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Oracle PL/SQL Programming, 5th Edition by Bill Pribyl, Steven Feuerstein

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The Semicolon Delimiter

A PL/SQL program is made up of a series of declarations and statements. These are defined logically, as opposed to physically. In other words, they are not terminated with the physical end of a line of code; instead, they are terminated with a semicolon (;). In fact, a single statement is often spread over several lines to make it more readable. The following IF statement takes up four lines and is indented to reinforce the logic behind the statement:

IF salary < min_salary (2003)
THEN
   salary := salary + salary * .25;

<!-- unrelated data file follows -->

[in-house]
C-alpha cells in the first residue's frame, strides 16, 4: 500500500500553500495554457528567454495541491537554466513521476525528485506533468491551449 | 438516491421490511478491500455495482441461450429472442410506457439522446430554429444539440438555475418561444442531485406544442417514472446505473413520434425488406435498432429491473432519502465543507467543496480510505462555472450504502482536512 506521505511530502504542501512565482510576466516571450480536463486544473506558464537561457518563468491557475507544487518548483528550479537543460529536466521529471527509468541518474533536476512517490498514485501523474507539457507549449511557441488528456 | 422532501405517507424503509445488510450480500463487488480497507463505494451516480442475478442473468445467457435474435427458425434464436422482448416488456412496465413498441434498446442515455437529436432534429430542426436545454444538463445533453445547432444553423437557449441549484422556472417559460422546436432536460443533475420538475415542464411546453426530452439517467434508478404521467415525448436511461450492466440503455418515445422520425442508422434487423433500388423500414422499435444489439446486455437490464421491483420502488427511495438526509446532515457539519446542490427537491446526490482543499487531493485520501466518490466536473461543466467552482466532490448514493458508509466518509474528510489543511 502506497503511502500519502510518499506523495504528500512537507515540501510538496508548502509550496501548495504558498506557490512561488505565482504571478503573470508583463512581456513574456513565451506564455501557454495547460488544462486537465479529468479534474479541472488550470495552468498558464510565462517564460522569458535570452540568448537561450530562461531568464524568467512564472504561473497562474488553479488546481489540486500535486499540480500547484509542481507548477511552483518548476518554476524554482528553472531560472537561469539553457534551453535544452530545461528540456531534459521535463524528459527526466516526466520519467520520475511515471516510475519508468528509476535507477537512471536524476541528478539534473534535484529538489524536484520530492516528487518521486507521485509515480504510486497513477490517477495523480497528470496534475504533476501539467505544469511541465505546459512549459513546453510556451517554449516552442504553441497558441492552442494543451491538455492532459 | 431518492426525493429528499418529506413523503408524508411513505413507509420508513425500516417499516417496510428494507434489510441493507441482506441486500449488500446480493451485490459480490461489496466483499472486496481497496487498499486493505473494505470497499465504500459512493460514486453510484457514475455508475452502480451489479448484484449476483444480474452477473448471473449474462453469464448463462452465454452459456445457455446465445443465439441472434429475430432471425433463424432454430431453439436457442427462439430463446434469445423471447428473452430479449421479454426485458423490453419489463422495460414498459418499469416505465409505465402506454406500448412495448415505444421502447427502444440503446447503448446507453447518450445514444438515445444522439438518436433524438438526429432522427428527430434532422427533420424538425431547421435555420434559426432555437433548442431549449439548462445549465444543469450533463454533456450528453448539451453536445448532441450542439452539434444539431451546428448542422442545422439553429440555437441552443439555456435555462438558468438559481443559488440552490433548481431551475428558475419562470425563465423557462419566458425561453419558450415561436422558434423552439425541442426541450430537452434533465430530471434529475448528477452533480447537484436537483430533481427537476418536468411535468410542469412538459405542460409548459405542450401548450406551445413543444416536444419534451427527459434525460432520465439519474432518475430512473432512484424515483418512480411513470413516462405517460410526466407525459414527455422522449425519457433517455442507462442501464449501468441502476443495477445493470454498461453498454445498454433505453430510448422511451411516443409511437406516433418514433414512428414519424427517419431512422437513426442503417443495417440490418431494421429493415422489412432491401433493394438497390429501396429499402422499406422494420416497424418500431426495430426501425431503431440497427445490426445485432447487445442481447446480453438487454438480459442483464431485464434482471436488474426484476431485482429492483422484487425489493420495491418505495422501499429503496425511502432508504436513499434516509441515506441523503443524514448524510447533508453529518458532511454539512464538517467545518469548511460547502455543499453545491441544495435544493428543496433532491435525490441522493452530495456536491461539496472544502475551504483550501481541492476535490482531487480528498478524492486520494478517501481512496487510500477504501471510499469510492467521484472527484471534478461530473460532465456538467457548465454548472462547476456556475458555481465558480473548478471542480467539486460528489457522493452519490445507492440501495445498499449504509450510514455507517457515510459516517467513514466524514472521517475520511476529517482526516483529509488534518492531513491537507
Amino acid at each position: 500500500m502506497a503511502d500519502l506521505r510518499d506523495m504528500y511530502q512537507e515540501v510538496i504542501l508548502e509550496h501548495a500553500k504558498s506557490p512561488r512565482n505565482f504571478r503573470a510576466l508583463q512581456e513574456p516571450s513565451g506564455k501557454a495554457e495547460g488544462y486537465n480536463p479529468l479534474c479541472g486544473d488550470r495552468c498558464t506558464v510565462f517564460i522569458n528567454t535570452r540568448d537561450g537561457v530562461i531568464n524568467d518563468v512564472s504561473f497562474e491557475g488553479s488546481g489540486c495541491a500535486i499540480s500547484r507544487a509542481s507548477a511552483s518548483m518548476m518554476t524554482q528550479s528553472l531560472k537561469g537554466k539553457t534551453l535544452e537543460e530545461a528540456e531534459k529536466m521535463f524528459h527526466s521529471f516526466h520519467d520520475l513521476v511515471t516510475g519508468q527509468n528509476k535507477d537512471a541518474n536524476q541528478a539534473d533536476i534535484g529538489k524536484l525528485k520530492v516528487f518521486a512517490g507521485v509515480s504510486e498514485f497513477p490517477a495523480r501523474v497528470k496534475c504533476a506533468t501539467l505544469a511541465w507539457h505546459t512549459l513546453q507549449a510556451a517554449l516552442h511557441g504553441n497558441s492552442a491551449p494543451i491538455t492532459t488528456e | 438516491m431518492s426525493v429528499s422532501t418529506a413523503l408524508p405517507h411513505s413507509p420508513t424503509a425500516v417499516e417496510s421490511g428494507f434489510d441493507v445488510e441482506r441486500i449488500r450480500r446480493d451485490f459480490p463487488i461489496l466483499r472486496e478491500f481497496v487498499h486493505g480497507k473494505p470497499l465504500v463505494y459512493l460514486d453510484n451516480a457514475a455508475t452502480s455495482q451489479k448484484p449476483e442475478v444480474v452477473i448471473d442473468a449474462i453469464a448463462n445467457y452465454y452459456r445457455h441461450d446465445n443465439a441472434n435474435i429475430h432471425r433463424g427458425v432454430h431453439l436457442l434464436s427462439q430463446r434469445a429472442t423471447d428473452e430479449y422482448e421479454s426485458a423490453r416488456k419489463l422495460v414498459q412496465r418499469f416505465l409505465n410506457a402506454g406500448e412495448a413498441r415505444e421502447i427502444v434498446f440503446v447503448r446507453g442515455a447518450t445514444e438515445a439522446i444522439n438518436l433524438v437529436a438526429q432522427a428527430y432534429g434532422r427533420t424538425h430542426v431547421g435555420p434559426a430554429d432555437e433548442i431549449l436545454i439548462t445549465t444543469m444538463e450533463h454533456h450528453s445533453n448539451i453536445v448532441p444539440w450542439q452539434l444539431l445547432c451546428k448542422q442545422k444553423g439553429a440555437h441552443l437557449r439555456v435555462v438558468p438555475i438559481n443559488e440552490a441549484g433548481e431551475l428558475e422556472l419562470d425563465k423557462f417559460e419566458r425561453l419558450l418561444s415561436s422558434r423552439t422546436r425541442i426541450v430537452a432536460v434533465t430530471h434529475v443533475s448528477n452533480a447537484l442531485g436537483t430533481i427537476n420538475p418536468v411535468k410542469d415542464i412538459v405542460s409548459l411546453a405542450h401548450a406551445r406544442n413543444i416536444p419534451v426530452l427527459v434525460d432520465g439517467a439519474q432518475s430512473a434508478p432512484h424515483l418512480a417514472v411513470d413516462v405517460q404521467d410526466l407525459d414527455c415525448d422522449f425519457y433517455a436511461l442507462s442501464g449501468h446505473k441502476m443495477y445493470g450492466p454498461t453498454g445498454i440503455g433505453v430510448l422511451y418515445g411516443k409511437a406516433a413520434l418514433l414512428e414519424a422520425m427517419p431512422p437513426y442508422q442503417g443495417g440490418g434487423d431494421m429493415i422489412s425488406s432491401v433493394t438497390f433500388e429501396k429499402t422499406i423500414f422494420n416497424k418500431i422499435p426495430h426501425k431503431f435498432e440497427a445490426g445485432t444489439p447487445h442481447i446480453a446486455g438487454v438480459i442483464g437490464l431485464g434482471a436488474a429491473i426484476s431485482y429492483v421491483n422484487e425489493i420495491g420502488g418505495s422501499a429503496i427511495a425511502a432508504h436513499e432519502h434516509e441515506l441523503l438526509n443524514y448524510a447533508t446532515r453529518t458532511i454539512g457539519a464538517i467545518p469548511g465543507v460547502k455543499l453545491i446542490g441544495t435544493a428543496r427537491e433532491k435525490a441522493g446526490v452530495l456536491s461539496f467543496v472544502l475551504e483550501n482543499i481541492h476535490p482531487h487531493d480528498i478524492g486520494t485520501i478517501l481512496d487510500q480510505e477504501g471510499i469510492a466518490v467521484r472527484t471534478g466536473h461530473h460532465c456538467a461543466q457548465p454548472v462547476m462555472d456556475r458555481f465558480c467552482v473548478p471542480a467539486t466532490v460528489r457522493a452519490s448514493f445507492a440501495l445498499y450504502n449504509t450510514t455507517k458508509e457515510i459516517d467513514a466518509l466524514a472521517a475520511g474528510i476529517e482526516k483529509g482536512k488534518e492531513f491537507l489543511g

END IF;

There are two semicolons in this IF statement. The first semicolon indicates the end of the single executable statement within the IF-END IF construct. The second semicolon terminates the IF statement itself. This same statement could also be placed on a single physical line and have exactly the same result:

IF salary < min_salary (2003) THEN salary := salary + salary*.25; END IF;

The semicolons are still needed to terminate each logical, executable statement, even if they are nested inside one another. Unless you’re trying to create unreadable code, I suggest that you not combine the different components of the IF statement on a single line. I also recommend that you place no more than one statement or declaration on each line.

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